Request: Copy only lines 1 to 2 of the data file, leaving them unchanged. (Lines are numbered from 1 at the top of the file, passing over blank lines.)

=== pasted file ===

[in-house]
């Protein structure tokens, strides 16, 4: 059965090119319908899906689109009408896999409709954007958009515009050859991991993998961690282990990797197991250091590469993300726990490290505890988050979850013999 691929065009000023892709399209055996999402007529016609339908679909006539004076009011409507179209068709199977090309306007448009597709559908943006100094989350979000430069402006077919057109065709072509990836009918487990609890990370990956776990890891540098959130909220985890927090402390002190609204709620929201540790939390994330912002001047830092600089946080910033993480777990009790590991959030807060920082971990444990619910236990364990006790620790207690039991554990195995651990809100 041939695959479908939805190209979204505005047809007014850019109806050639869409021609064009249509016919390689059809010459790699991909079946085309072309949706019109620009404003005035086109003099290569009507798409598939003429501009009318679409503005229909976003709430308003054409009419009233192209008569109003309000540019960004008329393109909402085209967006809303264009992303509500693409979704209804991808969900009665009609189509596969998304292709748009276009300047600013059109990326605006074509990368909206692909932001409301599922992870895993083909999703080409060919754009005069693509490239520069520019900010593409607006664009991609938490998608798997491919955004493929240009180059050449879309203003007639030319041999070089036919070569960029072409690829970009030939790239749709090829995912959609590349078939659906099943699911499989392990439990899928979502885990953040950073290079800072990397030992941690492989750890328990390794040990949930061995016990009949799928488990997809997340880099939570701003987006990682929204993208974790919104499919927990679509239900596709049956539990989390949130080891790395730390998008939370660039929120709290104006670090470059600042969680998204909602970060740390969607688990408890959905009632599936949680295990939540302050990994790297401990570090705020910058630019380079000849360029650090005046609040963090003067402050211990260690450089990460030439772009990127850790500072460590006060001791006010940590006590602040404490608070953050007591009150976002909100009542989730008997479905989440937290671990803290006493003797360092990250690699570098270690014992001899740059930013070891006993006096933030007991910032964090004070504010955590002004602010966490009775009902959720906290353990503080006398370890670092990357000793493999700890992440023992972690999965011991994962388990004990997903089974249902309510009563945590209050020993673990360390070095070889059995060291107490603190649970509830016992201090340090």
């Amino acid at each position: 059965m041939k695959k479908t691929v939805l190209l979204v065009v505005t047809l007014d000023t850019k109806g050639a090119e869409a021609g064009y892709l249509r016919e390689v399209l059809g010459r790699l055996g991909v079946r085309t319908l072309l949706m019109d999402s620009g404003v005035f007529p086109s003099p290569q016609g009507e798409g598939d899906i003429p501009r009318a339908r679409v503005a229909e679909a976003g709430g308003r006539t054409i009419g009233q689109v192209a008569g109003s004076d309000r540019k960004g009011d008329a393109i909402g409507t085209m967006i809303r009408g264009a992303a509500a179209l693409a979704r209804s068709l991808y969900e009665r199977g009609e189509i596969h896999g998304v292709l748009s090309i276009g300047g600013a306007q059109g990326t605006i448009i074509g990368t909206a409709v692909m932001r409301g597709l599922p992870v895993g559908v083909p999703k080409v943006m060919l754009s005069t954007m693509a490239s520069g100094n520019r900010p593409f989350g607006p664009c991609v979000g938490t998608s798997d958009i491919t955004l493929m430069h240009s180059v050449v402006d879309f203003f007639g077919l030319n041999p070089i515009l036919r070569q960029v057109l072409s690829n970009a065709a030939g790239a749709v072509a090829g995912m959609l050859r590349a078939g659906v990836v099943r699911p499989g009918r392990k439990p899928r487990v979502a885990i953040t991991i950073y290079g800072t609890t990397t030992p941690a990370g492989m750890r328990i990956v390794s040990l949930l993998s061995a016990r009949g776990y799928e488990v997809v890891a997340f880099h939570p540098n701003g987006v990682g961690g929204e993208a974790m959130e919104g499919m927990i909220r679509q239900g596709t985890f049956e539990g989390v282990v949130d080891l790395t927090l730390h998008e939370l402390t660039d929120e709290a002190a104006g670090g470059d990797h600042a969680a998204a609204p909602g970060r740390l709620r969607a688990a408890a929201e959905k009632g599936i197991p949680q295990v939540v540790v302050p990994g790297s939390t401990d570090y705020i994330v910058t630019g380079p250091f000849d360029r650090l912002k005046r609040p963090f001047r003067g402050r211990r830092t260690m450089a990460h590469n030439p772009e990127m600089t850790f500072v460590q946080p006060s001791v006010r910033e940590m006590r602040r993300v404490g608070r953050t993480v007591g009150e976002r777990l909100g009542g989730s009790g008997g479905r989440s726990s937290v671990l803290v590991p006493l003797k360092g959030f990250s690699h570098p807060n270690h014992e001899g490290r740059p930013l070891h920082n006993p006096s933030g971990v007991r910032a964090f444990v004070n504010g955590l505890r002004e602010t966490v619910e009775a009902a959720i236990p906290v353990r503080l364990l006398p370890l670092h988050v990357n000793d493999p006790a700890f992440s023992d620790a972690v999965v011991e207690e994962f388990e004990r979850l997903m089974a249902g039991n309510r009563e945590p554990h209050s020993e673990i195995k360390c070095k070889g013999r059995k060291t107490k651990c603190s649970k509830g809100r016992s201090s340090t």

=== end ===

[in-house]
């Protein structure tokens, strides 16, 4: 059965090119319908899906689109009408896999409709954007958009515009050859991991993998961690282990990797197991250091590469993300726990490290505890988050979850013999 691929065009000023892709399209055996999402007529016609339908679909006539004076009011409507179209068709199977090309306007448009597709559908943006100094989350979000430069402006077919057109065709072509990836009918487990609890990370990956776990890891540098959130909220985890927090402390002190609204709620929201540790939390994330912002001047830092600089946080910033993480777990009790590991959030807060920082971990444990619910236990364990006790620790207690039991554990195995651990809100 041939695959479908939805190209979204505005047809007014850019109806050639869409021609064009249509016919390689059809010459790699991909079946085309072309949706019109620009404003005035086109003099290569009507798409598939003429501009009318679409503005229909976003709430308003054409009419009233192209008569109003309000540019960004008329393109909402085209967006809303264009992303509500693409979704209804991808969900009665009609189509596969998304292709748009276009300047600013059109990326605006074509990368909206692909932001409301599922992870895993083909999703080409060919754009005069693509490239520069520019900010593409607006664009991609938490998608798997491919955004493929240009180059050449879309203003007639030319041999070089036919070569960029072409690829970009030939790239749709090829995912959609590349078939659906099943699911499989392990439990899928979502885990953040950073290079800072990397030992941690492989750890328990390794040990949930061995016990009949799928488990997809997340880099939570701003987006990682929204993208974790919104499919927990679509239900596709049956539990989390949130080891790395730390998008939370660039929120709290104006670090470059600042969680998204909602970060740390969607688990408890959905009632599936949680295990939540302050990994790297401990570090705020910058630019380079000849360029650090005046609040963090003067402050211990260690450089990460030439772009990127850790500072460590006060001791006010940590006590602040404490608070953050007591009150976002909100009542989730008997479905989440937290671990803290006493003797360092990250690699570098270690014992001899740059930013070891006993006096933030007991910032964090004070504010955590002004602010966490009775009902959720906290353990503080006398370890670092990357000793493999700890992440023992972690999965011991994962388990004990997903089974249902309510009563945590209050020993673990360390070095070889059995060291107490603190649970509830016992201090340090």